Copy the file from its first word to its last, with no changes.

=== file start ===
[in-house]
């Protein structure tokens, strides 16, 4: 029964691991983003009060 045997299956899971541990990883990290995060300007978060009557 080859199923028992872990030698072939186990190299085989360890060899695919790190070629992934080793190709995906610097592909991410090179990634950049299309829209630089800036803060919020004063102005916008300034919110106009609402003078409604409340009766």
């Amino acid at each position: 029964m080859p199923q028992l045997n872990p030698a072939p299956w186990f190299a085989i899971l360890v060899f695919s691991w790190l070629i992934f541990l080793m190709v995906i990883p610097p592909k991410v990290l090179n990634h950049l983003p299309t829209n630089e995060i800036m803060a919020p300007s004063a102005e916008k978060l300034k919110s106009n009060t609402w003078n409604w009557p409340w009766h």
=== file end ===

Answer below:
[in-house]
């Protein structure tokens, strides 16, 4: 029964691991983003009060 045997299956899971541990990883990290995060300007978060009557 080859199923028992872990030698072939186990190299085989360890060899695919790190070629992934080793190709995906610097592909991410090179990634950049299309829209630089800036803060919020004063102005916008300034919110106009609402003078409604409340009766």
């Amino acid at each position: 029964m080859p199923q028992l045997n872990p030698a072939p299956w186990f190299a085989i899971l360890v060899f695919s691991w790190l070629i992934f541990l080793m190709v995906i990883p610097p592909k991410v990290l090179n990634h950049l983003p299309t829209n630089e995060i800036m803060a919020p300007s004063a102005e916008k978060l300034k919110s106009n009060t609402w003078n409604w009557p409340w009766h």